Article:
If no auditor is appointed by BOD or by a special resolution or the auditor does not give his consent or is declared void then the auditor, then the company needs to apply to the Central Government. Along with the names of the auditors chosen by the company out of which the Central Board appoints one. If the company does not apply in the given time, then it is entitled to pay a fine to the extent of INR 500/-

Re-Appointment of the Auditor

If no special resolution is passed against the removal of the current auditor, then the auditor even after completing his tenure can be reappointed. At the AGM if the auditor willingly approves of his current position in the company and is not disqualified by any member, then he can be reappointed.

Rotation of Auditor

 As per section 139(2), companies cannot appoint or re-appoint:-

  • An individual auditor who has been in company for more than one term of 5 consecutive years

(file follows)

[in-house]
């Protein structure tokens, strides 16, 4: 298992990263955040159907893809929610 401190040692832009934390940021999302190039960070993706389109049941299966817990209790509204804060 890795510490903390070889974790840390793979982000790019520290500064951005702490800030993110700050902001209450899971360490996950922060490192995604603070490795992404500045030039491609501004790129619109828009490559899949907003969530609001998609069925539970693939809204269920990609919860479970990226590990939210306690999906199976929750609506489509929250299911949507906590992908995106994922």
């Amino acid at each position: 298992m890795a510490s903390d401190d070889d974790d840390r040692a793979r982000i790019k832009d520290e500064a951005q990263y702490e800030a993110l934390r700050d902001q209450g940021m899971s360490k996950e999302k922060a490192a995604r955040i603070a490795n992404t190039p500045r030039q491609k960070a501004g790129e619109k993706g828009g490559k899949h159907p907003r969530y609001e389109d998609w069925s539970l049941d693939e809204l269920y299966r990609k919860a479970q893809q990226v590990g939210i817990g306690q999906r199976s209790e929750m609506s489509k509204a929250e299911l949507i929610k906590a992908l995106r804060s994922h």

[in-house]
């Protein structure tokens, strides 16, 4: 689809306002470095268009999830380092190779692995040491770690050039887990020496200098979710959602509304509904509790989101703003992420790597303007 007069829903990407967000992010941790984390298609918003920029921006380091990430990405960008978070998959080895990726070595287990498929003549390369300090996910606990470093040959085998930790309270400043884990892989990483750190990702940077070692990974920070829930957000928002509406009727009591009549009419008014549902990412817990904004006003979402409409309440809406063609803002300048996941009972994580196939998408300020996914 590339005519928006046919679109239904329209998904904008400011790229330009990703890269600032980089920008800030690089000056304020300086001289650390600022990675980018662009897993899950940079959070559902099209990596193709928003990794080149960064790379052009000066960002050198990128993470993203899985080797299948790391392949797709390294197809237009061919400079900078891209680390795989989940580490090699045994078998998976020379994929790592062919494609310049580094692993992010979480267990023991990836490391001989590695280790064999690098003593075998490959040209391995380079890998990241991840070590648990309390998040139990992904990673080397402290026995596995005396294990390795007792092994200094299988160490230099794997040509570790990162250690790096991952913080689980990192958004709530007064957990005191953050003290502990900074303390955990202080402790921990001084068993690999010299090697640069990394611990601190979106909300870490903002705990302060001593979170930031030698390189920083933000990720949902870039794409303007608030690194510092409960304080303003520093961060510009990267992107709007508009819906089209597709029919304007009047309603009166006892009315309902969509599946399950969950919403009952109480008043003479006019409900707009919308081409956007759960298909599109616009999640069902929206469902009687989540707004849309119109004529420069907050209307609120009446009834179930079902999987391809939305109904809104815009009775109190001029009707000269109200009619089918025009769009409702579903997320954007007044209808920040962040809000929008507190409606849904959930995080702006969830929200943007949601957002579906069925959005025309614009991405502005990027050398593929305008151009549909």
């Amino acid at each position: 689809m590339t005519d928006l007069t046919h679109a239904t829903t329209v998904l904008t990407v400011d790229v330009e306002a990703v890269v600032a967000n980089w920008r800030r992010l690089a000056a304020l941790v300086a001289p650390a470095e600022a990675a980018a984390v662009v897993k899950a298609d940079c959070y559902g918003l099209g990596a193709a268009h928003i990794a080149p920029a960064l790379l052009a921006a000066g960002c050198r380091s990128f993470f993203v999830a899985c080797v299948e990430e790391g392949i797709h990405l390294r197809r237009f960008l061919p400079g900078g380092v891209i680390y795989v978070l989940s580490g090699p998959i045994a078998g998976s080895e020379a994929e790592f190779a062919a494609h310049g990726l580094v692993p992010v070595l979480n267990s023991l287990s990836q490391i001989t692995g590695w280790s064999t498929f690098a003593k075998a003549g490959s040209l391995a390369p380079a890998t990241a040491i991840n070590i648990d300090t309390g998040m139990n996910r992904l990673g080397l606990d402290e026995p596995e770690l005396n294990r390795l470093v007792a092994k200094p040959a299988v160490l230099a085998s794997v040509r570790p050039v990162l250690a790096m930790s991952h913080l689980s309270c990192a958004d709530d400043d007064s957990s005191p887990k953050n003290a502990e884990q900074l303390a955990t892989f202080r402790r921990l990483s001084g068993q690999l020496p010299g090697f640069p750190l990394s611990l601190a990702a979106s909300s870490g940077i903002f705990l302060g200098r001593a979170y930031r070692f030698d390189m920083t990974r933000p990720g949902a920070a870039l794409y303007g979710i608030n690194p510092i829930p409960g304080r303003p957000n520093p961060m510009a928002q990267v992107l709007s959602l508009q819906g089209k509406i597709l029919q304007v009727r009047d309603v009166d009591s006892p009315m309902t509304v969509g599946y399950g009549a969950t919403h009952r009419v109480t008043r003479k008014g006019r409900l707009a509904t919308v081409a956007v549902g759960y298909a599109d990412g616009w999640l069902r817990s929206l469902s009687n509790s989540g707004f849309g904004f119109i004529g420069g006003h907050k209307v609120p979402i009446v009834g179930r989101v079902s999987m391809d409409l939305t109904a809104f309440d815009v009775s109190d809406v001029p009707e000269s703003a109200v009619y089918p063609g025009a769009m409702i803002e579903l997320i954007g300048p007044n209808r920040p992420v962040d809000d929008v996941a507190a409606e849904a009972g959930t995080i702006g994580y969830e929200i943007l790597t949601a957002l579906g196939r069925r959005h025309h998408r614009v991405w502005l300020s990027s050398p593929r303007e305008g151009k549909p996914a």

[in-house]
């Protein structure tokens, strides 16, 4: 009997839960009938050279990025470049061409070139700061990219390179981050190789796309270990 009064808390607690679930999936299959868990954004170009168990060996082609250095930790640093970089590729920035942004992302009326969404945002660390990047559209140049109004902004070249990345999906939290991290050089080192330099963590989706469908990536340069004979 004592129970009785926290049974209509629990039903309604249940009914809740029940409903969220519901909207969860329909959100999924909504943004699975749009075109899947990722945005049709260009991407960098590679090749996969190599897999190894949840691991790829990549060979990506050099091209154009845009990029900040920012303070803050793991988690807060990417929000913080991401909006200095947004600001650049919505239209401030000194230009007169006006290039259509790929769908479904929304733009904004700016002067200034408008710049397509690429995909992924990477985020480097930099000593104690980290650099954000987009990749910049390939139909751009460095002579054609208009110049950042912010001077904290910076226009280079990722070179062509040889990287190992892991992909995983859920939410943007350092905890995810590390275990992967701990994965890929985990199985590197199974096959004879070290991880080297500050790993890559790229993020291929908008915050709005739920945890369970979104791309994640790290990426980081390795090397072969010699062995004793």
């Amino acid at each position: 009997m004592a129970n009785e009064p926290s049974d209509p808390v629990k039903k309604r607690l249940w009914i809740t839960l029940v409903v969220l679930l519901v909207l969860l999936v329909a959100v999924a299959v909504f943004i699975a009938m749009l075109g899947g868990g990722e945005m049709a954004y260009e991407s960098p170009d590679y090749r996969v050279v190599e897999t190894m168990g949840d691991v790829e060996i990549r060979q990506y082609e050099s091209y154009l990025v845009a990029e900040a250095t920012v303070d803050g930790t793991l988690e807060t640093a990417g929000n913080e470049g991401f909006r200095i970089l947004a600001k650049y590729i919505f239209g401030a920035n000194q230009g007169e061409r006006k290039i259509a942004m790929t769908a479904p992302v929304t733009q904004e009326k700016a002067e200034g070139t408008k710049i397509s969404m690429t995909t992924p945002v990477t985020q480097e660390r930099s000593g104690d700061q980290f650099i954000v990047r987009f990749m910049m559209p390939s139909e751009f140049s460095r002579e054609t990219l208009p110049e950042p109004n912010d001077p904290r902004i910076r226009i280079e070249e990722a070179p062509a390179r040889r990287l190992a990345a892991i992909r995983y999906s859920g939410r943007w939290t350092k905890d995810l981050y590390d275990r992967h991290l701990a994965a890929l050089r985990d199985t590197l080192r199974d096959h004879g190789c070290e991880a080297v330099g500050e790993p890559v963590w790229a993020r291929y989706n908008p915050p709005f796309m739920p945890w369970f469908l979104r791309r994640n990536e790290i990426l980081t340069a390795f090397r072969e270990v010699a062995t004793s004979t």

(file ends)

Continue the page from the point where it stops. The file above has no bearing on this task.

• An audit firm as the  auditor who has been conducting business for the company for more than two terms of 5 consecutive years

Who is not eligible to be appointed as an Auditor?

  1. As auditing service is considered personal, no corporate body can be appointed as the auditor. It also helps the auditor by not letting his liabilities becoming limited.
  2. Any member who holds voting right in the company or holds any security in the company is not eligible
  3. Individuals who are indebted to the company
  4. A person who has given security or act as a granter to the company about any indebtedness of a third person.
  5. Any employee of the company
  6. If the person is disbarred from the role of the auditor of the company, then he cannot become the auditor of either its subsidiary or holding company.
  7. A person having a direct financial investment in the company
  8.  A person has any business relationship or has a relative who is an employee in the company